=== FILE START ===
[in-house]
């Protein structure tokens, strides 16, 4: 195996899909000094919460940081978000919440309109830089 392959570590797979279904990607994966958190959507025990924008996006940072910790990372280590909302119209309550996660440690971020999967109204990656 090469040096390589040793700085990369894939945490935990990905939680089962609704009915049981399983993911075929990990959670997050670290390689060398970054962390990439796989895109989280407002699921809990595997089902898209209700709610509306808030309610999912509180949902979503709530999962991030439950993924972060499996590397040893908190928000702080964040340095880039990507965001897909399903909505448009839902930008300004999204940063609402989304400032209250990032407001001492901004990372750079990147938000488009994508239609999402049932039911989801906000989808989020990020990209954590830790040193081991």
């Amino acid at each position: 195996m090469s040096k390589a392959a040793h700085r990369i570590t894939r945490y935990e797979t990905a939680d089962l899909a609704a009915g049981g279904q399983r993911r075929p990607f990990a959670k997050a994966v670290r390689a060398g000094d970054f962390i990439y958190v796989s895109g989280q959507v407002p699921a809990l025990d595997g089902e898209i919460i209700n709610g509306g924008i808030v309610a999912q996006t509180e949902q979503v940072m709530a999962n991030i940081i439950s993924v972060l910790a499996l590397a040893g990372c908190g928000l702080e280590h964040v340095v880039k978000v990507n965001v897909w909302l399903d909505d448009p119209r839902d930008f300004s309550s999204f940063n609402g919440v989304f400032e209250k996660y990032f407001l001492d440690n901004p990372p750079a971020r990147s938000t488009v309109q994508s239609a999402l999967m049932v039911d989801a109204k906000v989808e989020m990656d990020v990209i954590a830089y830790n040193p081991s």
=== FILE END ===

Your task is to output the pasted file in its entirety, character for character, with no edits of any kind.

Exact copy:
[in-house]
């Protein structure tokens, strides 16, 4: 195996899909000094919460940081978000919440309109830089 392959570590797979279904990607994966958190959507025990924008996006940072910790990372280590909302119209309550996660440690971020999967109204990656 090469040096390589040793700085990369894939945490935990990905939680089962609704009915049981399983993911075929990990959670997050670290390689060398970054962390990439796989895109989280407002699921809990595997089902898209209700709610509306808030309610999912509180949902979503709530999962991030439950993924972060499996590397040893908190928000702080964040340095880039990507965001897909399903909505448009839902930008300004999204940063609402989304400032209250990032407001001492901004990372750079990147938000488009994508239609999402049932039911989801906000989808989020990020990209954590830790040193081991």
């Amino acid at each position: 195996m090469s040096k390589a392959a040793h700085r990369i570590t894939r945490y935990e797979t990905a939680d089962l899909a609704a009915g049981g279904q399983r993911r075929p990607f990990a959670k997050a994966v670290r390689a060398g000094d970054f962390i990439y958190v796989s895109g989280q959507v407002p699921a809990l025990d595997g089902e898209i919460i209700n709610g509306g924008i808030v309610a999912q996006t509180e949902q979503v940072m709530a999962n991030i940081i439950s993924v972060l910790a499996l590397a040893g990372c908190g928000l702080e280590h964040v340095v880039k978000v990507n965001v897909w909302l399903d909505d448009p119209r839902d930008f300004s309550s999204f940063n609402g919440v989304f400032e209250k996660y990032f407001l001492d440690n901004p990372p750079a971020r990147s938000t488009v309109q994508s239609a999402l999967m049932v039911d989801a109204k906000v989808e989020m990656d990020v990209i954590a830089y830790n040193p081991s």